The interaction between land use and catchment physiognomy: understanding avifaunal patterns of the Murray–Darling Basin, Australia
Article first published online: 1 OCT 2009
© 2009 The Authors. Journal compilation © 2009 Blackwell Publishing Ltd
Journal of Biogeography
Volume 37, Issue 2, pages 293–304, February 2010
How to Cite
Camilleri, S., Thomson, J. R. and Mac Nally, R. (2010), The interaction between land use and catchment physiognomy: understanding avifaunal patterns of the Murray–Darling Basin, Australia. Journal of Biogeography, 37: 293–304. doi: 10.1111/j.1365-2699.2009.02212.x
- Issue published online: 19 JAN 2010
- Article first published online: 1 OCT 2009
- bird atlas;
- multivariate correlations;
Aim We assessed whether different patterns of land use within similar physiognomic catchments (= watersheds) produced discernible effects on avian assemblages and, if so, whether such effects were related to particular land-use activities (e.g. extensive cropping).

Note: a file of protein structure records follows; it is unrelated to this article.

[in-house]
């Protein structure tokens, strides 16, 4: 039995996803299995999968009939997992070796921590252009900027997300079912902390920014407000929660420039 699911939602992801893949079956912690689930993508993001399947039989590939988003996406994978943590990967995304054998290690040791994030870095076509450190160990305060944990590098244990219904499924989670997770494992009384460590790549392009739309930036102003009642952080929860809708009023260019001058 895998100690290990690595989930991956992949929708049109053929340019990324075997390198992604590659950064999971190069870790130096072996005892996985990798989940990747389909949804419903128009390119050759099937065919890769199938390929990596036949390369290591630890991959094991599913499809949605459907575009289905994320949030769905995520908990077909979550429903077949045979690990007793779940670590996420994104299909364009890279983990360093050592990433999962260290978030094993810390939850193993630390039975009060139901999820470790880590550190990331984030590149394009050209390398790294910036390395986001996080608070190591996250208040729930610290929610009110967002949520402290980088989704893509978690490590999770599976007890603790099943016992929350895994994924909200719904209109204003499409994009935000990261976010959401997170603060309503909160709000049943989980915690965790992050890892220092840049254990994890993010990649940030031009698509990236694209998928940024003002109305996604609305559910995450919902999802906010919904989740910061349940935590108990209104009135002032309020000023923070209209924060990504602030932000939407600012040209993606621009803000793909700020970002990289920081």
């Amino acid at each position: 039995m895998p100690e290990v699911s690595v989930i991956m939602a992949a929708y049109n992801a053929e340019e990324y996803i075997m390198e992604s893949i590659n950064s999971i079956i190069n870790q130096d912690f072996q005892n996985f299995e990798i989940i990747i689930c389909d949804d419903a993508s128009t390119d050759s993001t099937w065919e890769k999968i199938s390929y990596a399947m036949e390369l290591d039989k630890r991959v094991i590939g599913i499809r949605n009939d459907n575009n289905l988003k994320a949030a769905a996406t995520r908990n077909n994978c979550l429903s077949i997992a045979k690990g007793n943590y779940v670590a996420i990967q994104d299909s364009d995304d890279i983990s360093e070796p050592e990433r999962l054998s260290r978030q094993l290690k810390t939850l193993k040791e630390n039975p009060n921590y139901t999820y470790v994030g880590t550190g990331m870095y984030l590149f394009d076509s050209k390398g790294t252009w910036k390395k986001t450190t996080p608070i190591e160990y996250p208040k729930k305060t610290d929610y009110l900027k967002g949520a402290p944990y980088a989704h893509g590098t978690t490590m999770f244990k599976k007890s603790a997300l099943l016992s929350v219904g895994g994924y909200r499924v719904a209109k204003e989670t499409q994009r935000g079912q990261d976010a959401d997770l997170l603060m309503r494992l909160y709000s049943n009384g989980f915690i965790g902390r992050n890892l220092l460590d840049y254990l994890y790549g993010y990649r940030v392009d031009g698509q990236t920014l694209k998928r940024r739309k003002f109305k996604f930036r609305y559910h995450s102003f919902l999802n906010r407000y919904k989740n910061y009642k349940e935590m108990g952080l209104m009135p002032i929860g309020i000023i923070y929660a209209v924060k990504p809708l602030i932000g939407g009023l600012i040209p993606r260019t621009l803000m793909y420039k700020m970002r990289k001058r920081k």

Location Murray–Darling Basin in south-eastern Australia.
Methods We used a recently (2007) published physiognomic classification of catchments based on different stream orders as our template. We used a subset of data from the second Birds Australia atlas to calculate reporting rates for each species in each subcatchment. We linked these two sets of data with proportions of major land uses within catchments to identify whether differences in proportions of land uses altered the expected avifauna for catchments of the same nominal physiognomic class.
Results A significant proportion of the variation in bird reporting rates was explained by the physiognomic classification. Additional explanatory power resulted from including an interaction matrix of land-use covariates. Livestock grazing was a major explanatory variable in classes characterized by more mountainous catchments. Cropping affected avifaunas consistently by producing a more uniform assemblage.
Main conclusions The physiognomic template was an important determinant of avifaunal composition, but its interaction with land-use variation within physiognomic classes doubled the amount of variance explained. Within a physiognomic class, if one identifies the ‘ideal’ avifaunal composition for that class one can identify land-use mixes that are most likely to be beneficial for the avifaunas of that class and recommend directions for large-scale management objectives vis-à-vis mixtures of land-use types.